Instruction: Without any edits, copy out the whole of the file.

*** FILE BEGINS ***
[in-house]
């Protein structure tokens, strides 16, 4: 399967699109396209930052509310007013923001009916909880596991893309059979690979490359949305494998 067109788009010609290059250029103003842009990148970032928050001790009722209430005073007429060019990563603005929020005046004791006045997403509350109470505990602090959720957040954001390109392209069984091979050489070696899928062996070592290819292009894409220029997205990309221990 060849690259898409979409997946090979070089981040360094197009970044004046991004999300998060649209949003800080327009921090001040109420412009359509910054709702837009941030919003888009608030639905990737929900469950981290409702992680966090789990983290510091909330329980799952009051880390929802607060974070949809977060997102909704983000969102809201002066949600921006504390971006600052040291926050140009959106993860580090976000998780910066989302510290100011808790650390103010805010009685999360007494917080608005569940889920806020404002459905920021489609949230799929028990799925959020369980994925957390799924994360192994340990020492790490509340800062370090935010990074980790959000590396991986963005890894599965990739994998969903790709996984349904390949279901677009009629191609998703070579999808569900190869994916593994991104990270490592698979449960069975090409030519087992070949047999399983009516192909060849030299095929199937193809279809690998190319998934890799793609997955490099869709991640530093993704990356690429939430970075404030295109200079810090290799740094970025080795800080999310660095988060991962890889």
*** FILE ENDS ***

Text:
[in-house]
């Protein structure tokens, strides 16, 4: 399967699109396209930052509310007013923001009916909880596991893309059979690979490359949305494998 067109788009010609290059250029103003842009990148970032928050001790009722209430005073007429060019990563603005929020005046004791006045997403509350109470505990602090959720957040954001390109392209069984091979050489070696899928062996070592290819292009894409220029997205990309221990 060849690259898409979409997946090979070089981040360094197009970044004046991004999300998060649209949003800080327009921090001040109420412009359509910054709702837009941030919003888009608030639905990737929900469950981290409702992680966090789990983290510091909330329980799952009051880390929802607060974070949809977060997102909704983000969102809201002066949600921006504390971006600052040291926050140009959106993860580090976000998780910066989302510290100011808790650390103010805010009685999360007494917080608005569940889920806020404002459905920021489609949230799929028990799925959020369980994925957390799924994360192994340990020492790490509340800062370090935010990074980790959000590396991986963005890894599965990739994998969903790709996984349904390949279901677009009629191609998703070579999808569900190869994916593994991104990270490592698979449960069975090409030519087992070949047999399983009516192909060849030299095929199937193809279809690998190319998934890799793609997955490099869709991640530093993704990356690429939430970075404030295109200079810090290799740094970025080795800080999310660095988060991962890889």